yellow spot

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  • noun

Synonyms for yellow spot

any of several fungous or viral diseases characterized by yellow spotting on the leaves

a small yellowish central area of the retina that is rich in cones and that mediates clear detailed vision

References in periodicals archive ?
David Lawrence Jones CEO of Yellow Spot Productions and creator of the Super Geek Heroes said: "We are very excited to be working with ICFLIX.
The color pattern of both the forewing and the hind wing on the ventral surface is markedly covered by bright yellow spots, a feature lacking in any other Thespieus except T.
The median fins are generally bluish with yellow spots, stripes, or streaks, except the anal fin is mainly yellow with blue on the distal third.
The macula is a 3-millimeter-wide yellow spot near the center of the retina responsible for the central field of vision.
These often start as a white or yellow spot at the tip that spreads slowly down until the whole nail can thicken and discolour.
KEEP all your bad bits under wraps with this Floozie by Frost French yellow spot sarong, pounds 10, at Debenhams.
In contrast, when the precipitated powder from cell-free supernatant was compared chromatographically with the chemically hydrolyzed (acid hydrolysis) products, one yellow spot parallel to the yellow spots of acid hydrolyzed was appeared.
The first yellow spot in the screen grab at left was created just after the protons were kicked onto the correct trajectory by the injection system.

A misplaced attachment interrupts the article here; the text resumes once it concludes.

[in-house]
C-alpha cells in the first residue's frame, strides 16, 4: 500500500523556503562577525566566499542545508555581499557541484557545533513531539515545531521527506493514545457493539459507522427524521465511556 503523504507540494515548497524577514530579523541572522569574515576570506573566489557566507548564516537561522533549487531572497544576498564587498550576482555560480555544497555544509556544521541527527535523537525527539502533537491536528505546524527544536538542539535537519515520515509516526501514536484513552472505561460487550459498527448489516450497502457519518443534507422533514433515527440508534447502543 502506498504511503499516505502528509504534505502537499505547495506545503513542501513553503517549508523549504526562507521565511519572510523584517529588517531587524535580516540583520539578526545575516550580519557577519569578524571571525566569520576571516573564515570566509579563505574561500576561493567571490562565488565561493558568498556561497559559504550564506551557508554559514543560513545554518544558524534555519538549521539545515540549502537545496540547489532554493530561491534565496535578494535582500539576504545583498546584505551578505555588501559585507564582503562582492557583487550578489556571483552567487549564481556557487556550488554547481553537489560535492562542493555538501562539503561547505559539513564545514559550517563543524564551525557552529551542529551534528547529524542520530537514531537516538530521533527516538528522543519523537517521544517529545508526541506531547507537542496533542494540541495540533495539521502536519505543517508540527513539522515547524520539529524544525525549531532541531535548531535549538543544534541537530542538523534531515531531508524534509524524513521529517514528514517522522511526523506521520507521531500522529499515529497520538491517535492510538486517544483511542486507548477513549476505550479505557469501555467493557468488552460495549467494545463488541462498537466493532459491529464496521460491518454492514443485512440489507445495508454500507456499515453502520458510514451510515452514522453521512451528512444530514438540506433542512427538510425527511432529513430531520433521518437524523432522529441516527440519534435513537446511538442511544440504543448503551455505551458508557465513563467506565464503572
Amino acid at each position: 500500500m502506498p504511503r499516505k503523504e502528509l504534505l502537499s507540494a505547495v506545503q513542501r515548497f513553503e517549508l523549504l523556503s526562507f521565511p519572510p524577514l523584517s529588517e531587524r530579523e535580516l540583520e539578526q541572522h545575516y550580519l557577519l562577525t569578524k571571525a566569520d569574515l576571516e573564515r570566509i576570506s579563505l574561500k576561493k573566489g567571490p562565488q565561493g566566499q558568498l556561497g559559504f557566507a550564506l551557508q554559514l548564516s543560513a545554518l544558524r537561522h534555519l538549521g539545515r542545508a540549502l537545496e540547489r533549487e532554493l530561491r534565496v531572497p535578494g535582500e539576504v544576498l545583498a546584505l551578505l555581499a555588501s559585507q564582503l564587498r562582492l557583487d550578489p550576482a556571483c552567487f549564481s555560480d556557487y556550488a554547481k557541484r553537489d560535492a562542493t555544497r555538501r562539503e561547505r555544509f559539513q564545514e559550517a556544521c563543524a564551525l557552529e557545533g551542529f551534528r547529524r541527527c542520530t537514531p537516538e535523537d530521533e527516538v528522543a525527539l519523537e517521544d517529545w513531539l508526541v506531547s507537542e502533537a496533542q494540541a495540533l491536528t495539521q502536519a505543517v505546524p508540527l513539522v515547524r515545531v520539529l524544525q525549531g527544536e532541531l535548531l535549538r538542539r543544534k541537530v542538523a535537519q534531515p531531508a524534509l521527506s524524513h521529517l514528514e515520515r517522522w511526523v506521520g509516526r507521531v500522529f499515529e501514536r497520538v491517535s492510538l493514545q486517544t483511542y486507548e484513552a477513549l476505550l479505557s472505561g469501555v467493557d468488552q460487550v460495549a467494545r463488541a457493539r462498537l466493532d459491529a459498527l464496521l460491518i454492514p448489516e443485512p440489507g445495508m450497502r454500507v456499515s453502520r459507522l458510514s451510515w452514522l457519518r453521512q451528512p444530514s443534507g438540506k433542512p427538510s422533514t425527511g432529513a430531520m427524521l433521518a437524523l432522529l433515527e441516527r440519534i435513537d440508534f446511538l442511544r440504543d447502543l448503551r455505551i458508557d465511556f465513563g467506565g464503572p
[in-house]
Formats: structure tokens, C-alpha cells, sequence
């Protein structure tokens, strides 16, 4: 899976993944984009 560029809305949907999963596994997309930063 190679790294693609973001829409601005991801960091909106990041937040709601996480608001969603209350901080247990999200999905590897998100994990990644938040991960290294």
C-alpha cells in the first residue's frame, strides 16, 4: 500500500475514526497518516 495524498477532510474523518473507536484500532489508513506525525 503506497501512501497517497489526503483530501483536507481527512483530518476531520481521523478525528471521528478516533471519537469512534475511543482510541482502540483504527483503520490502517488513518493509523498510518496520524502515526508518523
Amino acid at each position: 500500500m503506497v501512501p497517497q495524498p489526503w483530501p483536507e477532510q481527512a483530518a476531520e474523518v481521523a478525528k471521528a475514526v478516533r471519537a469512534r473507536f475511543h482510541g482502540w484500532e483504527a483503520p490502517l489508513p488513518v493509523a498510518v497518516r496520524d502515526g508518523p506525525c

White-throated Sparrow (Zonotrichia albicollis): Common, recognized by a white throat patch and a yellow spot between its eyes and bill.
Its underside will have a yellow spot from where it rested on the ground as it ripened.
To pick a good watermelon, look it over, choose a firm, round watermelon that is free of bruises, cuts and dents Under the watermelon, there should be a creamy, yellow spot (called the ground spot) from where it sat on the ground and ripened in the sun.
4) Finally, by connecting Villiers' and Leroux's fictions to the scientific discoveries of retinal violet and the retinal yellow spot, this article argues that the fin-de-siecle's burgeoning Freudianism--that is, its interest in subjectivity and in scopic impulses beyond our conscious control--is not limited only to cases of hysterical pathology (a la Charcot), but rather, that it finds its motivating logic in the ambiguities of the normally-functioning eye.
Turn it over--underneath the watermelon should be a creamy, yellow spot from where it sat on the ground and ripened in the sun.
For example, if a customer was having a problem with an LCD projector, she might describe a problem as "a yellow spot in the center of the screen.